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Publié le
Jeudi 13 Janvier 2022
France Stratégie has published a report on food policies in their economic, social, environmental and public health components, commissioned by Richard Ferrand, President of the National Assembly.
Datavidéos - Pour une alimentation saine et durable - Image principale

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We have chosen not to confine ourselves to the regulatory definition of food policy and to propose a broader vision extending to all public policies contributing to food, its qualities (nutritional, sanitary, organoleptic) and its sustainability: nutritional, social, environmental, agricultural, agro-industrial, economic, commercial policies, etc. This broad approach to the notion of food policy, centred on the promotion of healthy and sustainable diets[1], makes it possible to address food issues in a systemic way, in an international and national perspective. The notion of food system, which is defined as "the way in which people organise themselves, in space and time, to obtain and consume their food[2]" will be placed at the heart of the analysis.

France is facing multiple challenges: economic, with the challenge of food autonomy; economic and social, with an ageing agricultural population, a lack of attractiveness and low income in the agricultural professions; environmental, as agriculture and food constitute a significant source of greenhouse gases and diffuse pollution; public health, with an obesity rate at a historically high level, even if it remains lower than in most of our European neighbour countries, and with modes of agricultural production that have contributed to the emergence of new concerns related to chemical contaminants.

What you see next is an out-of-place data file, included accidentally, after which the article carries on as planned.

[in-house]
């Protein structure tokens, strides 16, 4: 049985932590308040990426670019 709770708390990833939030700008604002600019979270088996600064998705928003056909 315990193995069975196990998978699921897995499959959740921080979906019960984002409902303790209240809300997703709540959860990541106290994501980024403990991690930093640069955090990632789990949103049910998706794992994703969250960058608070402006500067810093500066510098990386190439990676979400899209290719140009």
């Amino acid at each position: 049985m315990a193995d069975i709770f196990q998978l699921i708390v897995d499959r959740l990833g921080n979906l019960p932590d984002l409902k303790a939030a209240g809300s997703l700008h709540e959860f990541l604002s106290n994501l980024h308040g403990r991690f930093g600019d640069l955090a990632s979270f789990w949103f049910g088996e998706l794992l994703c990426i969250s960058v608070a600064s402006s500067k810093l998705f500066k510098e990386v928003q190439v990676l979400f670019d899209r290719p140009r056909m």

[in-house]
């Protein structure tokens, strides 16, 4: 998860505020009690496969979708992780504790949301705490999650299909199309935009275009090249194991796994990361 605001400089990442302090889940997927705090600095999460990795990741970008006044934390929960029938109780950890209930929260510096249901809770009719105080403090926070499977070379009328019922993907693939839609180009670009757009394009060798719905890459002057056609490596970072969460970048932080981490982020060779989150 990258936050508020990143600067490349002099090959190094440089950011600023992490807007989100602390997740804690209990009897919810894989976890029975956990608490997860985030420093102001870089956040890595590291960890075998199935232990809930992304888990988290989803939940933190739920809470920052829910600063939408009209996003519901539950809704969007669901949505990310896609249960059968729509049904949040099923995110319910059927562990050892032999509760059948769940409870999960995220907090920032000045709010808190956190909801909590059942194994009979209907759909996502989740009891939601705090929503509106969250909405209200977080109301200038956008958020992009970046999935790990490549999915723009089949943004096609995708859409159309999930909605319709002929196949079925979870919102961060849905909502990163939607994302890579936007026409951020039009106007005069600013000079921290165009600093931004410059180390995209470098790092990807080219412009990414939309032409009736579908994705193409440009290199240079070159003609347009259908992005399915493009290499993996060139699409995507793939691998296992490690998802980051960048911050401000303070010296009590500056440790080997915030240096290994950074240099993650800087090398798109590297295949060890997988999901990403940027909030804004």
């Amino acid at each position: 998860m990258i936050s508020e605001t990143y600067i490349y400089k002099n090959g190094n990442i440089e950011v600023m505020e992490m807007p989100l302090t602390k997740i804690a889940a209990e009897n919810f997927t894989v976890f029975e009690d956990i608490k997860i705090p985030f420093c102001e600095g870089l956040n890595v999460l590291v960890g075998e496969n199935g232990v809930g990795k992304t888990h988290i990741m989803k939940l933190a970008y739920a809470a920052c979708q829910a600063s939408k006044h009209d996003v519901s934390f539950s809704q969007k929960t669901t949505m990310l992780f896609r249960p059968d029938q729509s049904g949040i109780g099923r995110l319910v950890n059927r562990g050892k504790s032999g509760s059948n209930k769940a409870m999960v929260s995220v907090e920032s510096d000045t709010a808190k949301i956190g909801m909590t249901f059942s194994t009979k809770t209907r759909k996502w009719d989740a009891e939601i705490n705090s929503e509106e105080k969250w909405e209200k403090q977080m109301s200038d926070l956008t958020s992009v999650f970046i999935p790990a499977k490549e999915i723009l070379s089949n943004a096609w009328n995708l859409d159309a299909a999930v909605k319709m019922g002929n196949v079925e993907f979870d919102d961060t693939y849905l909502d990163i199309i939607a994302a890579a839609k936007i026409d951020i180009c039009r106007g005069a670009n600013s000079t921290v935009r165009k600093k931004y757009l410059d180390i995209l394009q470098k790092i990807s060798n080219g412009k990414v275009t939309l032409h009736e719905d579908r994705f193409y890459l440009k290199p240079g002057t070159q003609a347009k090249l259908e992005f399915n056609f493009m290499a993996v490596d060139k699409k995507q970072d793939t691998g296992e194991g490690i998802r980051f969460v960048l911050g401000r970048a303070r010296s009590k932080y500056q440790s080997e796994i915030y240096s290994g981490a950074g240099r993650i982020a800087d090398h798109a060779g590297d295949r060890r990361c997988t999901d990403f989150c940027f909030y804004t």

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[1] "Healthy and sustainable diets are eating patterns that promote all dimensions of human health and well-being. They have low environmental pressure and impact, are accessible, affordable, safe, and equitable, and are culturally acceptable. The objectives of healthy and sustainable diets are to achieve optimal growth and development of all individuals and to support physical, mental, and social functioning and well-being at all stages of life, for current and future generations, as well as to contribute to the prevention of all forms of malnutrition (i.e. undernutrition, micronutrient deficiencies, overweight, and obesity), to reduce the risk of diet-related NCDs, and to support the preservation of biodiversity and global health. Healthy and sustainable diets must combine all dimensions of sustainability to avoid undesirable consequences": FAO-WHO (2020), Healthy and sustainable diets. Guidelines, Rome, 44 p., here p. 11.

[2] Malassis L. (1994), Nourrir les hommes, Paris, Dominos-Flammarion, 110 p.